Locked learning resources

Join us and get access to thousands of tutorials and a community of expert Pythonistas.

Unlock This Lesson

Locked learning resources

This lesson is for members only. Join us and get access to thousands of tutorials and a community of expert Pythonistas.

Unlock This Lesson

Add Features to the Renderer

00:00 Adding Features to the Renderer. While the renderer has some of the features that are needed, it’s not yet complete. To get the arrow marker and the background tags, you call these two top-level functions defined at the bottom of the module.

00:29 The <defs> and <marker> elements define an arrow shape that you’ll reference later in the SVG document.

01:17 The other function uses your Rect primitive to draw a white rectangle stretched across the entire image. Before drawing one of the maze’s squares, you need to establish where it should go by transforming its row and column into pixel coordinates.

02:07 You scale and translate the square’s coordinates using the desired square size and offset. The resulting point is the top-left corner of your square in the SVG pixel space.

02:52 Next, you can start drawing your square, which will involve drawing a border around it, filling it with a color depending on the square type, and putting an optional label icon inside.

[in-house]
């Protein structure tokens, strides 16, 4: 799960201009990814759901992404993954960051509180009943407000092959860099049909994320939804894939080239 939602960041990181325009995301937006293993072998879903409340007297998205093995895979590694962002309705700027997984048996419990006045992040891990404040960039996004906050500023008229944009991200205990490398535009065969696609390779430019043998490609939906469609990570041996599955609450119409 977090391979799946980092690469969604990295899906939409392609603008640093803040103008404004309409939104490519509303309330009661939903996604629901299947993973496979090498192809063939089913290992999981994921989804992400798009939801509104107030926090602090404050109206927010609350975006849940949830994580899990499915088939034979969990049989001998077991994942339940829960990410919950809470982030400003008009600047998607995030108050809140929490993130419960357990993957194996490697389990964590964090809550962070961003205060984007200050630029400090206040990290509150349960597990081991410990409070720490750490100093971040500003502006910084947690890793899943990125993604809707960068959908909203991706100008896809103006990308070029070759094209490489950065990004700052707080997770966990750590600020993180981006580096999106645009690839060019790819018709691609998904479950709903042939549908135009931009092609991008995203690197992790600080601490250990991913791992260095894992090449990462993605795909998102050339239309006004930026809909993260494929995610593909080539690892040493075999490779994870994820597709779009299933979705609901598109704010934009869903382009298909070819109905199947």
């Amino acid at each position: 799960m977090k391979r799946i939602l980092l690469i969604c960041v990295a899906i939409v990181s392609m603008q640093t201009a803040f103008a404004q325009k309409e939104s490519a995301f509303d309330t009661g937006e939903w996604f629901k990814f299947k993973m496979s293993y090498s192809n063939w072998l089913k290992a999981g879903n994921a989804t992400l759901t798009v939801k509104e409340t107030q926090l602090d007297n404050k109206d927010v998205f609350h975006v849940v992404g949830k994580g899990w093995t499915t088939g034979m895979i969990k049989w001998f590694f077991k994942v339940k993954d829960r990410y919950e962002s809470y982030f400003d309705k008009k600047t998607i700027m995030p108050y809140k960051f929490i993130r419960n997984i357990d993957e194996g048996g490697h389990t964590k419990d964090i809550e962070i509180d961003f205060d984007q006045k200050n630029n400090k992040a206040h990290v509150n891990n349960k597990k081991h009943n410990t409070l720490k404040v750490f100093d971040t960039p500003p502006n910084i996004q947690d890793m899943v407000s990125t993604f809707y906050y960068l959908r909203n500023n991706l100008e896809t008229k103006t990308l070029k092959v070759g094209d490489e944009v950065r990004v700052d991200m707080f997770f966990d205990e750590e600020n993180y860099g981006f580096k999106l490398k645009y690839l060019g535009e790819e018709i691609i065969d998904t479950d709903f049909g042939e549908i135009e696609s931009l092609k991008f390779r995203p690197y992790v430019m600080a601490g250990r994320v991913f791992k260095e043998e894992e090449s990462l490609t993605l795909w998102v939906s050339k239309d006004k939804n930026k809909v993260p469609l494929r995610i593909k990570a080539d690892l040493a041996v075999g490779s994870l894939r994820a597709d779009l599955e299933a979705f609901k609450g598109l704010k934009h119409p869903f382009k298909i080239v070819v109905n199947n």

03:04 Each of these elements will become a separate SVG tag that you’ll append to a Python list before joining together. After transforming the coordinates, you’ll call the function that you defined in the previous section to decompose a border pattern into a drawable primitive.

03:23 You draw the border around the given square in the specified pixel location by getting its geometric representation first. This is where the null object pattern shows its strength by letting you treat all border patterns in the same way, even when they don’t have any visual representation.

03:40 Note that you created a list of tags that you’ll fill with other elements associated with the same square. Apart from the border, the walls and exterior can have a background, while squares with special roles will have an extra icon inside them.

04:15 Here, you define a mapping of a subset of Role members to emoji icons expressed with Unicode name aliases. These lines call one of the helper functions defined later in the file to draw the square’s background or an icon depending on the square’s role.

05:27 Here, you define functions that draw a rectangle with either a white or light gray background.

06:14 And here, you define a function that draws the specified emoji icon in the middle of the square. In the next section of the course, you’ll add something that’s definitely needed for a maze solving program, and that’s drawing the solution.

Become a Member to join the conversation.